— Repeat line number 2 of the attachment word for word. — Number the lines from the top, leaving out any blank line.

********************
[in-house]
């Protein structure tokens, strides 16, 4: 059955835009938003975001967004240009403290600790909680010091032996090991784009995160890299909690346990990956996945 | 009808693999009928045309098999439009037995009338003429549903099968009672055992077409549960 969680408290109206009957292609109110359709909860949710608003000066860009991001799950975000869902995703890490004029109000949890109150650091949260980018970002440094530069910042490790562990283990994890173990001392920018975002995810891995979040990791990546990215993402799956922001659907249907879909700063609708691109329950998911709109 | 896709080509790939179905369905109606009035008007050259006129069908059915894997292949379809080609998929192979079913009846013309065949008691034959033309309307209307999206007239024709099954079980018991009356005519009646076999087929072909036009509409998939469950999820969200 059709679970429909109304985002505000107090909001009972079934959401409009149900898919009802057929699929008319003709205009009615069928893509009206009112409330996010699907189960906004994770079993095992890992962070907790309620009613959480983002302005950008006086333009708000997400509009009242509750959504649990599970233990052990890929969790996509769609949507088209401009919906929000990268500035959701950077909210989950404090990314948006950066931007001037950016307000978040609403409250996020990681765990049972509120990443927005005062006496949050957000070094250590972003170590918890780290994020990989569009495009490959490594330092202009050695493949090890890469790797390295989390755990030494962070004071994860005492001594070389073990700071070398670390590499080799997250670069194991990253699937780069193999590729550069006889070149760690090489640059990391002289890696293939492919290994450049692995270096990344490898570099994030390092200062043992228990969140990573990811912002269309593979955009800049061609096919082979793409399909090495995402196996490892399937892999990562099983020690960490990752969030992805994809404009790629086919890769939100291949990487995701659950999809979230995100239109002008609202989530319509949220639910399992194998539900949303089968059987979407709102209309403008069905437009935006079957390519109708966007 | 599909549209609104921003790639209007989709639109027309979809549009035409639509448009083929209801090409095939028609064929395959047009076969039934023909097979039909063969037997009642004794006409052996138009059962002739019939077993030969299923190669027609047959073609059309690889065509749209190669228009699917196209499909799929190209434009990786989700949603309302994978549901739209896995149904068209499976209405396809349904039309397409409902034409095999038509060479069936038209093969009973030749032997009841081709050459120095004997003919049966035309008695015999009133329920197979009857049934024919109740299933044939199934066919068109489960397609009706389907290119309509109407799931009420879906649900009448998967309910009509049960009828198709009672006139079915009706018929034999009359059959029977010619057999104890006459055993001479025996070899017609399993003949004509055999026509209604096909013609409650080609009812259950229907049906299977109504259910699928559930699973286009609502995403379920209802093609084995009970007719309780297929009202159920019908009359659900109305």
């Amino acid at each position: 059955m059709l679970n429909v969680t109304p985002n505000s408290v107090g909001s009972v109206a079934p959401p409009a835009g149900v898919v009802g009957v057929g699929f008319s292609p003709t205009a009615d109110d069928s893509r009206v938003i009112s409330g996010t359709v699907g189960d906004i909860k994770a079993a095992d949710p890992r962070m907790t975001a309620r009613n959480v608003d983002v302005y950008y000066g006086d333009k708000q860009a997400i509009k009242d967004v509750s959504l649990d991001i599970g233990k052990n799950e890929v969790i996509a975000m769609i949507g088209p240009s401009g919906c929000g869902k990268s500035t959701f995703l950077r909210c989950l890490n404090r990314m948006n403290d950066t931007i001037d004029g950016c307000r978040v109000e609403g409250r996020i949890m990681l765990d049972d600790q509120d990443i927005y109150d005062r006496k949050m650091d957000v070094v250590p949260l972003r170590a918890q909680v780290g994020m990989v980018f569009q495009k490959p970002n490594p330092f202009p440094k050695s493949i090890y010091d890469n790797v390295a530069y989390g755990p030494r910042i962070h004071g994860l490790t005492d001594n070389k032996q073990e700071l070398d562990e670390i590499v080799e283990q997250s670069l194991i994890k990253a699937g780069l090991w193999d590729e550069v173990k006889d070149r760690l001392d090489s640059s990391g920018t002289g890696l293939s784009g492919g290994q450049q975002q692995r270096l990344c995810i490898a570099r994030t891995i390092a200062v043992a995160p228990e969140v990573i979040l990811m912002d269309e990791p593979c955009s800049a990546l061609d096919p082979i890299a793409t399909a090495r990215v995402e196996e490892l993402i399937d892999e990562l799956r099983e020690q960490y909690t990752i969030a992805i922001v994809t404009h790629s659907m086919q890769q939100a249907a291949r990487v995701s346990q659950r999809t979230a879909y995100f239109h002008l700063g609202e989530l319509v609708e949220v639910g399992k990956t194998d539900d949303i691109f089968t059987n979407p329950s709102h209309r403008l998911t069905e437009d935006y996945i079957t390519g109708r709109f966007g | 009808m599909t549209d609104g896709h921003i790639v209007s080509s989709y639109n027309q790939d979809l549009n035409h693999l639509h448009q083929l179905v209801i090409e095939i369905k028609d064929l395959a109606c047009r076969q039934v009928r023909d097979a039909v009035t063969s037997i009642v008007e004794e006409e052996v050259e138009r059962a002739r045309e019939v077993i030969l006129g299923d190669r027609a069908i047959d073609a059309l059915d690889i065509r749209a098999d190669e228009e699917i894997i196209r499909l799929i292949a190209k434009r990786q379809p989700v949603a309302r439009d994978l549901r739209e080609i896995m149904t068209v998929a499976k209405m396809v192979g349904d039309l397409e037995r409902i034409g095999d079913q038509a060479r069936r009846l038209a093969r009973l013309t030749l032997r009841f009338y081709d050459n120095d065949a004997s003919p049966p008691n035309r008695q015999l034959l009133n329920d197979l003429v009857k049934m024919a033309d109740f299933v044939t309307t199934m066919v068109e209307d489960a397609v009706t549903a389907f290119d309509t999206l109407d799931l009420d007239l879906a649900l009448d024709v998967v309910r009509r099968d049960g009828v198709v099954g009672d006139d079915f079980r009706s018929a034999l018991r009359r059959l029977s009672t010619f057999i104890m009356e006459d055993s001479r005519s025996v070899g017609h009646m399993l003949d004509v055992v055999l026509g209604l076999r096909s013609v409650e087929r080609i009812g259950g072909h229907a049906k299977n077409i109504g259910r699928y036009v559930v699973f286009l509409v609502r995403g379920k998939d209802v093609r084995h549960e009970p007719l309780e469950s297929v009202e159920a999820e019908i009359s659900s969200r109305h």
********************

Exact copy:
């Protein structure tokens, strides 16, 4: 059955835009938003975001967004240009403290600790909680010091032996090991784009995160890299909690346990990956996945 | 009808693999009928045309098999439009037995009338003429549903099968009672055992077409549960 969680408290109206009957292609109110359709909860949710608003000066860009991001799950975000869902995703890490004029109000949890109150650091949260980018970002440094530069910042490790562990283990994890173990001392920018975002995810891995979040990791990546990215993402799956922001659907249907879909700063609708691109329950998911709109 | 896709080509790939179905369905109606009035008007050259006129069908059915894997292949379809080609998929192979079913009846013309065949008691034959033309309307209307999206007239024709099954079980018991009356005519009646076999087929072909036009509409998939469950999820969200 059709679970429909109304985002505000107090909001009972079934959401409009149900898919009802057929699929008319003709205009009615069928893509009206009112409330996010699907189960906004994770079993095992890992962070907790309620009613959480983002302005950008006086333009708000997400509009009242509750959504649990599970233990052990890929969790996509769609949507088209401009919906929000990268500035959701950077909210989950404090990314948006950066931007001037950016307000978040609403409250996020990681765990049972509120990443927005005062006496949050957000070094250590972003170590918890780290994020990989569009495009490959490594330092202009050695493949090890890469790797390295989390755990030494962070004071994860005492001594070389073990700071070398670390590499080799997250670069194991990253699937780069193999590729550069006889070149760690090489640059990391002289890696293939492919290994450049692995270096990344490898570099994030390092200062043992228990969140990573990811912002269309593979955009800049061609096919082979793409399909090495995402196996490892399937892999990562099983020690960490990752969030992805994809404009790629086919890769939100291949990487995701659950999809979230995100239109002008609202989530319509949220639910399992194998539900949303089968059987979407709102209309403008069905437009935006079957390519109708966007 | 599909549209609104921003790639209007989709639109027309979809549009035409639509448009083929209801090409095939028609064929395959047009076969039934023909097979039909063969037997009642004794006409052996138009059962002739019939077993030969299923190669027609047959073609059309690889065509749209190669228009699917196209499909799929190209434009990786989700949603309302994978549901739209896995149904068209499976209405396809349904039309397409409902034409095999038509060479069936038209093969009973030749032997009841081709050459120095004997003919049966035309008695015999009133329920197979009857049934024919109740299933044939199934066919068109489960397609009706389907290119309509109407799931009420879906649900009448998967309910009509049960009828198709009672006139079915009706018929034999009359059959029977010619057999104890006459055993001479025996070899017609399993003949004509055999026509209604096909013609409650080609009812259950229907049906299977109504259910699928559930699973286009609502995403379920209802093609084995009970007719309780297929009202159920019908009359659900109305």